HQ Trivia has become a global sensation ever since it first launched in October of 2017. The simple app took the world by storm and now garners millions of users pining to win the insane amounts of cash up for grabs every week- if you're lucky enough to win. Though the app has a dark secret when it comes to how they climbed to the top so quickly.

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If you've never heard of the app before, HQ Trivia is a live trivia game app. Once you download the app, several trivia games are run throughout the week that gives you the chance to win some cash. These games are open to anyone who has the app, meaning millions of people log on from across the globe to play. 

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To win, all you have to do is answer all 12 questions correct, sometimes if you have an extra life you can use that to bring yourself back into the game, but otherwise, the rules of the game are pretty straightforward. The questions start easy but as the game continues they get harder to the point where only a few winners are left in the end. 

With cash prizes reaching upwards of hundreds of thousands of dollars, it's no surprise that the game has gathered so much attention. Even though the prize money is split between all of the winners, where in most situations people only win a few dollars, it's still become one of the hottest games around. 

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Though with the game continuing to offer higher and higher cash prizes the longer it sticks around, fans of the game are starting to wonder exactly how an app like HQ Trivia can stay afloat. They have to pay the hosts, employees who keep the site running, promote the app and pay out the winners with what seems like zero incoming cash to do it all with. 

This is where HQ Trivia serves as more than just an example of a successful app, but also as an example of how companies that seem harmless and fun are using your information to make extra money and grow. 

You might be wondering what information could be valuable enough that HQ Trivia could be raking in interested buyers for. Especially considering that when you make an account, they don't ask for much information about you in the first place.

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It turns out that information as simple as statistics on how many people are playing the game during different rounds depending on the day and time is extremely valuable. As well as other basic statistics such as age, gender, and location of the players who are tuning in.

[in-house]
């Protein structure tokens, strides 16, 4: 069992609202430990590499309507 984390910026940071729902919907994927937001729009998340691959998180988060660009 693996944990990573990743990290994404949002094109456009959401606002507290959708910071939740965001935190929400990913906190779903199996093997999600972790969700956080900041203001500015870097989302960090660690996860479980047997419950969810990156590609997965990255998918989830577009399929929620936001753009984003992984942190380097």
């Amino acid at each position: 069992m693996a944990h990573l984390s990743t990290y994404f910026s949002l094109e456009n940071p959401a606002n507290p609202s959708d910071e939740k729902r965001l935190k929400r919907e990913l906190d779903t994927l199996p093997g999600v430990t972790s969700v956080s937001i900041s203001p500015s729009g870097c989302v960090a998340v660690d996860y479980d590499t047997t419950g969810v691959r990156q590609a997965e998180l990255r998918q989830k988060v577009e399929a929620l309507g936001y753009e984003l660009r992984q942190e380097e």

This kind of information is sold to numerous different kinds of interested companies such as advertisers and brands in general that are curious as to what time period certain people are more likely to be tuning in on their phones. 

Another element that helps HQ is the fact that winners can't actually claim their prize unless they've won at least $20 and if you aren't able to accumulate that much in 90 days, the prize money disappears. Considering that most people only win a few cents everytime they do finally win the game, it's presumed that a predominant amount of the advertised prize money ends up going right back into HQ's pocket. 

On top of that, with HQ's growing popularity, they've been able to secure some pretty large sponsors such as Nike and Warner Brothers. Take their campaign during the 2018 NBA finals, for example, the app was able to give away a whopping million dollars in prizes throughout the final round between the Golden State Warriors and Cleveland Cavaliers. 

It isn't just sponsors that are helping HQ dole out the prices though, back in March, Intermedia Labs, the company behind HQ was able to secure a whopping $15 million in venture funding for the game. Meaning the game is clearly not going to be cheaping out on their prize money offerings any time soon. 

While HQ Trivia has grown large enough as an app to be able to secure funding through sponsorships, their roots in regards to generating profits all start with their users. Even one of the creators has mentioned on Twitter how integral users are for the app's success: 

By selling simple customer information such as their most popular time slots and who's playing, mixed with the funding of larger companies as the application has continued to grow, the creators of HQ Trivia have managed to create a behemoth of a media business. 

If HQ Trivia teaches users anything, it's that apps that seem harmless can still be using your information to turn a profit- even when it seems like they only exist for your entertainment. While it's not the kind of information being shared that makes you want to throw all your technology into a lake and move to a farm, it's definitely something a lot of users aren't actually aware of.

Meaning that the next time you cross HQ or any new gaming app that's gaining traction, you might want to think twice about how they're generating enough money to operate and if your participation has anything to do with it. As well as ultimately asking yourself if that bothers you or not. 

Sources: Digiday, Vox, Time 

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